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The mobile applications market has developed significantly in the last three years. When you stop to consider that five years ago most people would not have known what an “app” was, it puts this technological transition into perspective.
Today, the apps market for smartphones and other mobile devices has grown into a multi-billion pound industry, with huge developers competing against one another to produce the apps that will have users scrambling to download them.
Apps are now popular with small businesses and huge organisations all over the world, with companies such as Domino’s Pizza, Debenhams, Sainsbury’s, and even us here at Koozai using them to connect with potential and existing customers via a different platform. Of course, there are other functions associated with the mobile application aside from shopping. Examples include communication, WhatsApp Messenger to connect with your friends, news via BBC News and Sky News apps, and the popular mobile gaming sector for applications, Angry Birds anyone? These apps are used for sales, branding, marketing, communication, and even just for plain fun. Whatever their use, there is an app for every purpose.
The Apple Store, which holds a large stake in the mobile application market, currently has over 500,000 apps on their site for users to view and download, and according to Tech Crunch, as of 2011, 15 billion apps were downloaded from the App store. As the technology has developed, other companies such as Google’s Android Market, Blackberry App World, and Nokia Ovi store have come to the forefront of the market and created a larger presence for themselves.
However, a report by Distimo reveals that in 2011 in the US, the Apple App store for both the iPhone and the iPad beat the Google Android Market in relation to the total revenue generated through the 200 highest grossing apps. In addition to this, the Apple App store for iPhone generates around four times the revenue generated via the Google Android Market. This significant change can once again be seen through the increase in the number of key players in the market, and amount of apps available for mobile devices.
Previously, in the initial stages of mobile applications, smaller apps would have had a chance to become popular, although now, only the strongest, detailed, and most developed apps will survive, given the amount of money that is poured into the market. Users want to experience high quality content and an equally memorable experience, and if developers fail to provide this, then ultimately their app will receive fewer downloads. Some apps take longer to develop and unveil, maybe due to the greater expectations from interacting users.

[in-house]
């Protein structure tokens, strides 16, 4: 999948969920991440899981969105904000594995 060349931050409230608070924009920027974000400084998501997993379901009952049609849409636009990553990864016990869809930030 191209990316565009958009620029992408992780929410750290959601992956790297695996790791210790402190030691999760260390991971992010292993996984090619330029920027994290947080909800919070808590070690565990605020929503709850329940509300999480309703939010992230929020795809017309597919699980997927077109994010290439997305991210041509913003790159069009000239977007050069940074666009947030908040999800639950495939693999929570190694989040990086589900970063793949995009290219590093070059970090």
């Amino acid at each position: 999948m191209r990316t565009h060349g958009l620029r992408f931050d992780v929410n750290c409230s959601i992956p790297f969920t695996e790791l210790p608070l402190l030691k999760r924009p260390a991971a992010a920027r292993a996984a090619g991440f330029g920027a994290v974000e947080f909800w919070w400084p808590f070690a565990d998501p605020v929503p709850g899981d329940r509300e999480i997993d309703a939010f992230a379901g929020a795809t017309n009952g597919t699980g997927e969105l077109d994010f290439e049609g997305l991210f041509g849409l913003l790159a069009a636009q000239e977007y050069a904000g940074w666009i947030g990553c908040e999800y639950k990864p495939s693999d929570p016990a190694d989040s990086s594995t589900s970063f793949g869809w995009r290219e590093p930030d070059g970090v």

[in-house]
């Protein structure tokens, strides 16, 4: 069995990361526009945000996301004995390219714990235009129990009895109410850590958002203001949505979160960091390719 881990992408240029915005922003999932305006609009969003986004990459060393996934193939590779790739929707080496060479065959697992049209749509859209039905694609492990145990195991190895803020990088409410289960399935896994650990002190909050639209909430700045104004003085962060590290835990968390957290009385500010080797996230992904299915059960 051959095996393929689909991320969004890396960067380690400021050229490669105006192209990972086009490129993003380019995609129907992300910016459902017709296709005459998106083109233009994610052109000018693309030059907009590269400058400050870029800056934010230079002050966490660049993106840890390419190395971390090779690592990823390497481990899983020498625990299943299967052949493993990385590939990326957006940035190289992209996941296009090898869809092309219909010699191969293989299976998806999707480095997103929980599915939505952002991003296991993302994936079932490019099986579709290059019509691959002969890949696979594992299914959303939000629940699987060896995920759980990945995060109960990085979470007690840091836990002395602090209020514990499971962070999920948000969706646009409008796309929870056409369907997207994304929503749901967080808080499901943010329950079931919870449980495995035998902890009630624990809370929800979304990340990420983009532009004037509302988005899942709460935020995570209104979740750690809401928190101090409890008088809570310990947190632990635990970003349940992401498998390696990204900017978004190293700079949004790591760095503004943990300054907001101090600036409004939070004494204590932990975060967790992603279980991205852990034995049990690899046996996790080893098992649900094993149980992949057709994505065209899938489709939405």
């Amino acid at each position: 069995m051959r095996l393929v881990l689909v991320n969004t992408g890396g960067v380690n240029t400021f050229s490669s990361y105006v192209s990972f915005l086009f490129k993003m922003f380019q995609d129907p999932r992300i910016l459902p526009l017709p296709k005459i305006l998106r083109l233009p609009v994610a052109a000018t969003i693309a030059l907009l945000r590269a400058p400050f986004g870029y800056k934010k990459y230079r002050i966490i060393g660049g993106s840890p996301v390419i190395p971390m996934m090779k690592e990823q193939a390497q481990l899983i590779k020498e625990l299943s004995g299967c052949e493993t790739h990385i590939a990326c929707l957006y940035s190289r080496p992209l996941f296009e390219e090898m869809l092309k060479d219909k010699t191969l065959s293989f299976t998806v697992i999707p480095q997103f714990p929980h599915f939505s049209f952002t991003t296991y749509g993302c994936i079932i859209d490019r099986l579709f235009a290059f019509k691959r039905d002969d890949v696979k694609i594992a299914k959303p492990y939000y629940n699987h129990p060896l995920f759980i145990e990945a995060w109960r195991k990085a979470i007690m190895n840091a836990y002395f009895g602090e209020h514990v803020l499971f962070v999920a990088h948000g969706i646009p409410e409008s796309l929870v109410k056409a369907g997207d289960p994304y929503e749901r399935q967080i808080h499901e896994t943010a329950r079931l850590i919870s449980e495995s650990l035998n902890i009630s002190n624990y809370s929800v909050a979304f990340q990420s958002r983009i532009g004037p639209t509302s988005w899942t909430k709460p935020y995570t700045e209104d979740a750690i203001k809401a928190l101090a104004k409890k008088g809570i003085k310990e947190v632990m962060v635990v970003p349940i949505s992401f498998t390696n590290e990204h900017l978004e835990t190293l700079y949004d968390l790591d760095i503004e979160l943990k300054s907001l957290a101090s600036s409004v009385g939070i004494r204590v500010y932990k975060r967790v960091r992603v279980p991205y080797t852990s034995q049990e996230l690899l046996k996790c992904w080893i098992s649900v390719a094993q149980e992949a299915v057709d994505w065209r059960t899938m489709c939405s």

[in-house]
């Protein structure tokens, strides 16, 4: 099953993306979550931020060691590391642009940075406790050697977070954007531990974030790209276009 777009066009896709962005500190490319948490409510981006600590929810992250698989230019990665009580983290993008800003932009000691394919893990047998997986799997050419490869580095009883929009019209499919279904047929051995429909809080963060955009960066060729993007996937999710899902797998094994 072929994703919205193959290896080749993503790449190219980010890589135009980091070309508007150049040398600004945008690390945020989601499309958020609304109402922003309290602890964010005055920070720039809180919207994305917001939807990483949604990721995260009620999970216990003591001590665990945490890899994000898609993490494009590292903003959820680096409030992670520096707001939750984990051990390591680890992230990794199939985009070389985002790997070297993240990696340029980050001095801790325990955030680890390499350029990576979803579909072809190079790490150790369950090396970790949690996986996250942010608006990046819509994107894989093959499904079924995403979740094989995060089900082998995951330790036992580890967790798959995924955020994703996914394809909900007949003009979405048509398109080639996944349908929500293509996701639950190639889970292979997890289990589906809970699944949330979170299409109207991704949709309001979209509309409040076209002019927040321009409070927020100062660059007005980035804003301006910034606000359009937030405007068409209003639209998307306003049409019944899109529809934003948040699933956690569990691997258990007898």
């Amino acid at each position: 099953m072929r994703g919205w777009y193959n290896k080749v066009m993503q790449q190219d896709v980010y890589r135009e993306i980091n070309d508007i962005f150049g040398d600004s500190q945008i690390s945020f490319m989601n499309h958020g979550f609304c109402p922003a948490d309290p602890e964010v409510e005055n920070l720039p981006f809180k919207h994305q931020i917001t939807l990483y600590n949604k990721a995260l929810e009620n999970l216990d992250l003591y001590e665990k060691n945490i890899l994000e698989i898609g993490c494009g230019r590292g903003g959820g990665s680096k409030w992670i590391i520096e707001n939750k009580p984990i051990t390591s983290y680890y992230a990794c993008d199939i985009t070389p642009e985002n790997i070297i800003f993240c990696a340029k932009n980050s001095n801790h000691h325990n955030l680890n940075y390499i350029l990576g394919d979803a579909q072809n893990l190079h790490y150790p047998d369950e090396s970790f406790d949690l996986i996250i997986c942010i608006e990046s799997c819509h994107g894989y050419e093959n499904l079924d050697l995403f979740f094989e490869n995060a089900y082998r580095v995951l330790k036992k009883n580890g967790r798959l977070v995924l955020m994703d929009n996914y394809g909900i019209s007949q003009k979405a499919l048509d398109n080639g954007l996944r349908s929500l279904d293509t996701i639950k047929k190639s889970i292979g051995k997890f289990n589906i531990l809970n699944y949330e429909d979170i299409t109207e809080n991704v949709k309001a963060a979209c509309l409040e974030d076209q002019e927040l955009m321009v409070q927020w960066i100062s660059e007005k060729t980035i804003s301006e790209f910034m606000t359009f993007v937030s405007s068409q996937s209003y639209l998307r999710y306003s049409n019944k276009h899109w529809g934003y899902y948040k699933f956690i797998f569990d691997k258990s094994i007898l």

Recently, Starbucks created an app which allows customers to upload their loyalty card and also pay in store via their mobile phone through store scanners. This move suggests that Starbucks clearly see the future as mobile and arguably, they are helping customers to adapt to their changing shopping habits via the use of technology. Shopping habits have changed dramatically in the last ten years. The Internet has allowed us to shop online, and today both mobile apps and mobile Internet allow us to shop using our phones on the move. What starbucks have cleverly done is use up-to-date technology to connect with their customers whilst driving them into their high street stores to make a purchase. This is a perfect example of how you can utilise modern technology to work in your favour.
Whatever the size of your business, you should be engaging in mobile. The vast amount of change we have experienced in such a short space of time indicates that the future will see some very interesting changes indeed. Mobile Internet and mobile apps can help to drive traffic and build awareness of your brand. A recent report from the Office of National Statistics (ONS) revealed that in 2011, the total number of mobile phone users accessing the internet via their mobile devices was 17.6 million, compared to 8.5 million in 2009. This figure is expected to increase in the future, so developing an app and getting used to the world of mobile will be one new avenue for your company to generate profit and raise brand awareness.
Mobile Phone App Icon Background via BigStock
For a long time, Bing, the UK’s second-largest search engine, has been underappreciated and, in some instances, even ignored. Often regarded as the inferior search engine to market leader Google, Bing has historically struggled to appeal to many in the digital world. Most PPC analysts would give justified reasons for neglecting Bing for so long; these include the volume of traffic and the user experience just not matching up to Google. However, the validity of these assessments is now diminishing. Bing has grown and improved rapidly in the last couple of years; if you are not integrating it into your comprehensive digital marketing plan, you run the risk of missing out on a large portion of your chosen market and significant revenue.
When it comes to building a content marketing campaign, it can be difficult to know where to start. You may have an initial idea but bringing it to life and getting your message seen are always harder than initially thought.